Athair is the modern Irish word for 'Father' and 'Olathair' is an old Irish name that ties directly with one very singular deity. Olathair is best translated as 'great' or 'ample' father and there is only one God of Ireland that fits both of those descriptors very comfortably. He is an Dagda.
Oghma served the Tuatha Dé Danann as their Champion, bringing his great strength to bear time and again in the challenges that faced his tribe. Yet it was not only the power of his arm by which he served. It was also with the power of his mind.
Before their arrival in Ireland the Tuatha Dé Danann were said to have traveled far and wide, learning all manner of skill, druidry and other occult practices. The power of this tribe was such that their movements were noted in visions of prophecy long before their ships ever graced the skies
One of the most welcomed people in this skilled society were the bard's whose performances added much needed cheer in tales songs and music. Of course there are many who could turn their hand to an instrument, but there were few who could claim true mastery of it.
In ancient times Ireland was ruled by chieftains and kings, but the rule of land was not a birth right. One had to prove ones worth by skill of thought, word and deed even to be considered for such a role. Even those aspirants were not guaranteed to rule for the last, and some might say most important, step in the process was to connect with the sovereignty of the land itself, for only in a union with the Goddesses of the land could a rightful chieftain rule.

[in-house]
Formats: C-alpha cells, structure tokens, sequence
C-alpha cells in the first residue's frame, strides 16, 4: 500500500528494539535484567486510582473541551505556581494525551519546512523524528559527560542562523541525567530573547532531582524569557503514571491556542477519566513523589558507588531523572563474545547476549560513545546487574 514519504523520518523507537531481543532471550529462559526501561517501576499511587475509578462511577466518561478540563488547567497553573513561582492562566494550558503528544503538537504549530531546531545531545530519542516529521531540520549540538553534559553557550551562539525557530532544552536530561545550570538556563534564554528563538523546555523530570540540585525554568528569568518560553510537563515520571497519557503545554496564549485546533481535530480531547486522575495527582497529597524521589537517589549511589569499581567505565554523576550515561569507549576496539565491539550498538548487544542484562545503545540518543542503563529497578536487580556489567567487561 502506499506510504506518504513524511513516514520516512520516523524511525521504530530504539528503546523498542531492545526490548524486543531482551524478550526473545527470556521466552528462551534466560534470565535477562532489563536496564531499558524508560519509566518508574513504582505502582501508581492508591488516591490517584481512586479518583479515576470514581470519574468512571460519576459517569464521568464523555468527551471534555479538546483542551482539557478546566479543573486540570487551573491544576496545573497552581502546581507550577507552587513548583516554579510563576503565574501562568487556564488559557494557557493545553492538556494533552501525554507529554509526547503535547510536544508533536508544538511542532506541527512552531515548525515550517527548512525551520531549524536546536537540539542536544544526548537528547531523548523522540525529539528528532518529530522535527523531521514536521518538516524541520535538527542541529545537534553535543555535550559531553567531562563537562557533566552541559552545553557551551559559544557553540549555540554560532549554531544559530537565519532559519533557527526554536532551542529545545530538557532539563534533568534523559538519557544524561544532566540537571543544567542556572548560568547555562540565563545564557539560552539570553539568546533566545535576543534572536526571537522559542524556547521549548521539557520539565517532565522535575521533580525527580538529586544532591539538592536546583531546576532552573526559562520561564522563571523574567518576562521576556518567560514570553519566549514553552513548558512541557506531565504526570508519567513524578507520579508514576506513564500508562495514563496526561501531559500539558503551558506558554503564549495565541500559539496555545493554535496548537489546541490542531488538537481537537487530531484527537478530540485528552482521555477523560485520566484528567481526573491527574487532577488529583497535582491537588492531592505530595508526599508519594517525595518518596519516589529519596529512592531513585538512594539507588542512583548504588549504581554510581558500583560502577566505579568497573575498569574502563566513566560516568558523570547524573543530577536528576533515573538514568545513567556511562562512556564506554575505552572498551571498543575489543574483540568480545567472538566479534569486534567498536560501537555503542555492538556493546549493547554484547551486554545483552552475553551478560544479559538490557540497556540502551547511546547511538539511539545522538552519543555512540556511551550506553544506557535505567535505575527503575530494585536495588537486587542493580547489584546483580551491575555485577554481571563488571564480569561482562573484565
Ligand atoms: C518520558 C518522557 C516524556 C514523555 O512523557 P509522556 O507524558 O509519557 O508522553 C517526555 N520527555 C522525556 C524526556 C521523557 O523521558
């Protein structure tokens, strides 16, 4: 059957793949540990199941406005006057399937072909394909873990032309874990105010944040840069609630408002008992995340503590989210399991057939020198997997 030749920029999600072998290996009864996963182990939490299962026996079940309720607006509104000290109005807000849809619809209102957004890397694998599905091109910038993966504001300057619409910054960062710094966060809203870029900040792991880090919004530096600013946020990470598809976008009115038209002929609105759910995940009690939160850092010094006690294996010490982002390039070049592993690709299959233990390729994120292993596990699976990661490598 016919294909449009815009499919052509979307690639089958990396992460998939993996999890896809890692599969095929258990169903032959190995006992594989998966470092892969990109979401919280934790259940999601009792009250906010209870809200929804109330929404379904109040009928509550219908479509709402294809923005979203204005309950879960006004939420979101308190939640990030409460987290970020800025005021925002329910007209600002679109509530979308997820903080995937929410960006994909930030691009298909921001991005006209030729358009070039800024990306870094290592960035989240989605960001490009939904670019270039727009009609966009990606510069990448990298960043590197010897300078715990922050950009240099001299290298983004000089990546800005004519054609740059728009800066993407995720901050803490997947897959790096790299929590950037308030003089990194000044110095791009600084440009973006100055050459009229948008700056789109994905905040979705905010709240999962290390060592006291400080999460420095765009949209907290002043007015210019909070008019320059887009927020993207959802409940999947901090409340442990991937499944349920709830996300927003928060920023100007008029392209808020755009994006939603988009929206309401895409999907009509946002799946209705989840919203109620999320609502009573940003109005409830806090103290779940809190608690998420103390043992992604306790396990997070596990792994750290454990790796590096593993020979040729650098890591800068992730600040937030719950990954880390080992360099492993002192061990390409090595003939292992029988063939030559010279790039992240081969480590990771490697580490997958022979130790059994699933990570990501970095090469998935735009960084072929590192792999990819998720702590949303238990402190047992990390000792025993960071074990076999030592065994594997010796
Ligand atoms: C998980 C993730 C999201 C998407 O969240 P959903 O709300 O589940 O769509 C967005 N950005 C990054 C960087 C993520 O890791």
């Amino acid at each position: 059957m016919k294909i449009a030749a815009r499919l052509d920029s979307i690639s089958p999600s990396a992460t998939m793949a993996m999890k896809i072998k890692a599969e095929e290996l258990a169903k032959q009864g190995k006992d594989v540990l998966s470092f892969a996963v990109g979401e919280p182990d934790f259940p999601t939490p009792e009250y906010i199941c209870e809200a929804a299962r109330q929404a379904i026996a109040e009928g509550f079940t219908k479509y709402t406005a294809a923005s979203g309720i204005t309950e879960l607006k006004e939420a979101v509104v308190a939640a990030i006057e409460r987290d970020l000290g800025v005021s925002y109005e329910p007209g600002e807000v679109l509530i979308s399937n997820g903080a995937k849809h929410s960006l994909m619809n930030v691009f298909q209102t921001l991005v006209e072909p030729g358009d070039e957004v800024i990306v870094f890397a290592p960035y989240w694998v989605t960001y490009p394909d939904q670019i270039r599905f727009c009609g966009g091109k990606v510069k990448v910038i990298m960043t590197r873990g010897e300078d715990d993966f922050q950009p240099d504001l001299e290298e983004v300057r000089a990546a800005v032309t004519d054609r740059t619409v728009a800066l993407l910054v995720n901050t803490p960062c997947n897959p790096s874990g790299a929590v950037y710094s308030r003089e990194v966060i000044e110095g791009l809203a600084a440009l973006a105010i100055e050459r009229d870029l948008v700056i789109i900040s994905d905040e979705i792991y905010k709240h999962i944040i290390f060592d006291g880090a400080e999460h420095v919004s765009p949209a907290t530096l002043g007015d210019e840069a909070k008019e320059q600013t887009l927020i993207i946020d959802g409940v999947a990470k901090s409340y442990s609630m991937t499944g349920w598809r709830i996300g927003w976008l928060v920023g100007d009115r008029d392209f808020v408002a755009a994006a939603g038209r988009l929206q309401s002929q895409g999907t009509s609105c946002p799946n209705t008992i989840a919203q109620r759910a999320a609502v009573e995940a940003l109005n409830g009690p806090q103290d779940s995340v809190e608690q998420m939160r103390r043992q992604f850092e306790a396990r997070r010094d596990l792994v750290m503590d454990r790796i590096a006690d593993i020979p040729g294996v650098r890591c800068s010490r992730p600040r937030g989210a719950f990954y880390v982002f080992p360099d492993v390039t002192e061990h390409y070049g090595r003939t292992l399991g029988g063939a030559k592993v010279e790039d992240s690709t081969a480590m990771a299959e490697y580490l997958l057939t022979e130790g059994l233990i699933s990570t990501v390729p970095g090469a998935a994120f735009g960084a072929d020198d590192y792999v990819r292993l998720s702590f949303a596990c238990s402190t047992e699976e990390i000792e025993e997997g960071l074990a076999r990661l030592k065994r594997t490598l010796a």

The Tuatha Dé Danann came into Ireland as the descendants of those who had emigrated to avoid oppression. They took rule of the land and began to prosper, yet there were dark times in their future. Something which could not have escaped the notice of those gifted in prophecy.
In the time before the Tuatha Dé Danánn came into Ireland there were other tribes in the land and indeed older Gods. Lír is the name of one such ancient deity and he was a being of some importance to the island nation as he was the God of the sea itself. Yet for all of his power and influence, we seem to have no tales about him, but we do have many tales concerning his son, the Mac Lír, known as Manannán.
The creation of this script was as a proof of Ogma's own ingenuity and that the knowing of this should be kept for only the most learned to pursue the truths that the Ogham may reveal. The act of crafting ogham is one of capturing the very essence of a sound, which could also be said as the naming of a thing and binding it to a physical form.
Amongst the Tuatha Dé Danann we find mention of the Badb, or Badhbh in modern Irish. She is listed, along with her sisters Macha and The Mórrígan, as a Goddess of battle and death. Said to take the form of a hooded or scald crow the Badhbh flies over the battle fields of Eireann and that her raucous cries cause the weak of heart to quail in terror.
The Lebor Gabála Eireann, or Book of Invasions tells of the coming to Ireland of the Tuatha Dé Dannan. As this tribe struggled to establish themselves upon the land and then defend it from invasion and war, there was one among the heroes who offered to do all that any other could volunteer. The lore tells us that they called him An Dagda as he was their Great God of druidry and magic.
What deeds could there be had if there were no one to record and remember them? Who would recall the names of the slain in times to come if not for the observation of their passing? Who could stand and gaze into the harming and slaying with a will to see, with a mind to recall every detail, and with a heart that could not be broken?